5.1.12 - Kristian Garic reporting - Kristian@wwl.com
NFL commissioner Roger Goodell has taken long enough in handing down punishments for Saints players involved in the teams bounty program. It's time for the ''emperor'' to rule and move on with it. The Saints organization deserves closure and the players deserve to know their fate. I've been a supporter of Goodell; I was in his corner when he crushed the Saints by suspending head coach Sean Payton (a full season) and General Manager Mickey Loomis (8 games) along with assistant head coach Joe Vitt (6 games). Not on this one, Goodell has dragged his feet long enough. The Saints are trying to move on and prepare for the regular season that will already require them to be without their General (Sean Payton) and their front office wizard Mickey Loomis.
It's only fair, right? It's only fair that the players learn what they face, right? It's only fair that the team can prepare for possible life without leaders such as Jon Vilma, Roman Harper, Will Smith and maybe more. I'm not sure the commissioner cares about fairness. Mr. Goodell, you have flexed your muscle loud and clear with aforementioned suspensions. Can you cut the Saints some slack? I'm not asking for a reduction in possible suspensions, but at least give it to them already and quit tap dancing. It's perplexing to see the commissioner speak out (with NFL network) prior to handing down suspensions, as if he's trying to gauge the public support he would get. If you have evidence, release the evidence against the players and move on with it. Goodell has always acted swiftly on player discipline dolling out fines and suspensions like a bar tender handing out shots on New Year ’s Eve. Isn't it time? Don't the fans have the right to know? Don't the players have the right to know? Don't the Saints have the right to know?
I've sent repeated requests to the league office for interview(s) with the Commissioner only to be declined. I think the commissioner owes the Saints and the Who Dat Nation, some form of an explanation. The first question I would ask…”How do you maintain a competitive balance with the Saints and still enforce discipline? If you suspend multiple players at a time wouldn't you skew the competitive line for the Saints, Mr. Goodell? Hummm?" Also, “what about the evidence you claim you have? Don't you think the fans, media and the Saints are entitled to see that evidence? Not just in the case of the players, but in the case of Sean Payton and Mickey Loomis? Where are the 50,000 pages and 18,000 documents? Shouldn't we see them? Or, should we just take your word for it?” What would you ask the commissioner in a one on one sit down? I'm all ears. Goodell likely will not be.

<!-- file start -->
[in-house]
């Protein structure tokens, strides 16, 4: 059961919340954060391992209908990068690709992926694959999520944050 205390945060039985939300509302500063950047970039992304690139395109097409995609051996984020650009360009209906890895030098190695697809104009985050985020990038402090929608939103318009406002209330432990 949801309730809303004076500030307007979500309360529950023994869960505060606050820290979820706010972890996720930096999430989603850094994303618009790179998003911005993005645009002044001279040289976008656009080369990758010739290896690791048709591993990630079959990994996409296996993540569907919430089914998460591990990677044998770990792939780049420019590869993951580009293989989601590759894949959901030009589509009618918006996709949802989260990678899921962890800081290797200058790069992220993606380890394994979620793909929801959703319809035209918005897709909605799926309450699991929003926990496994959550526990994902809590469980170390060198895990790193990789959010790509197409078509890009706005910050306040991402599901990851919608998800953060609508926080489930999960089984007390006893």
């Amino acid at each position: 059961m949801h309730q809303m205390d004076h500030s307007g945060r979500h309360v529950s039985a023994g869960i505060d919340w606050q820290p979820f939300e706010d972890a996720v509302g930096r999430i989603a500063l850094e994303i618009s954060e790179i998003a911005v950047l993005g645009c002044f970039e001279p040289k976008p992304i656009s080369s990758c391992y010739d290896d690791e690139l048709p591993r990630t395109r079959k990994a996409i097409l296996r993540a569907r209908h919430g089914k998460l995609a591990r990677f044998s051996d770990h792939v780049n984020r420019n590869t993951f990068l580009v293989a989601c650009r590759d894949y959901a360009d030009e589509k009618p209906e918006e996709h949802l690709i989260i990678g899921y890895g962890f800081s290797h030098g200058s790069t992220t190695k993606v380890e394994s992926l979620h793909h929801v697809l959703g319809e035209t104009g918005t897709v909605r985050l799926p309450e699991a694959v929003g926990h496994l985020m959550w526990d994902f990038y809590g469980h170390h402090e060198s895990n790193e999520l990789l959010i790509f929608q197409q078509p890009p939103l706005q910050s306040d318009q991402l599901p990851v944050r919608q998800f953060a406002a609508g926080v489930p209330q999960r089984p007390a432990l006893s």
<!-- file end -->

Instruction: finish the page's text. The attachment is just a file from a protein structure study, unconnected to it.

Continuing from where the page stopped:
Yes, it has been plenty long enough...........funny you don't hear squat about the so call "wiretapping" charges or whatever evidence anyone has. That was reported and then...nothing since!
Would be neat if u got the interview, Kristian........keep tryin'
Goodell cares about one thing
Great article by Dan Le Batard from the Miami Herald...
Lack of on the field evidence
Until any evidence is presented that shows an on the field incident of an intentional injury and the ultimate receipt of money for said injury is every presented to the general public, I and other Saints fans will not accept the diatribe that is being presented as fact. You know how you can be called to testify before congress or a grand jury. There is no evidence against you, but if they catch you in any inadvertent false statement, they just prosecute you for that. The commissioner is interviewing all Saints' defensive players without presenting to any of them any evidence of wrongdoing. If he believes they are untruthful in any way, he can suspend them for that instead of bounties. Each player should have their meeting with the commissioner with an attorney present. Mike Florio of Pro Football Talk spoke to Tim Brando on his radio and TV show on CBS sports. Brando asked Florio why the NFL was taking so long handing out player punishments. Florio responded, "There is a disconnect between what Gregg Williams said on the audio tape to what actually happened on the field". The NFL announced that if the players were suspended, it would be for conduct detrimental to the NFL and not what they did on the field of play. That means the commissioner will be handling their appeals and not a third party arbitrator. If the players had been suspended for committing offenses on the field of play, they could have had the third party hear their appeal. Now, wait a second. IF the players were playing dirty on the field of play and you do not suspend for that, it does smell fishy. The fact is, the NFL has very little on the field evidence. The commissioner is circumventing the collective bargaining agreement because he knows the players would win a normal appeal with an arbitrator.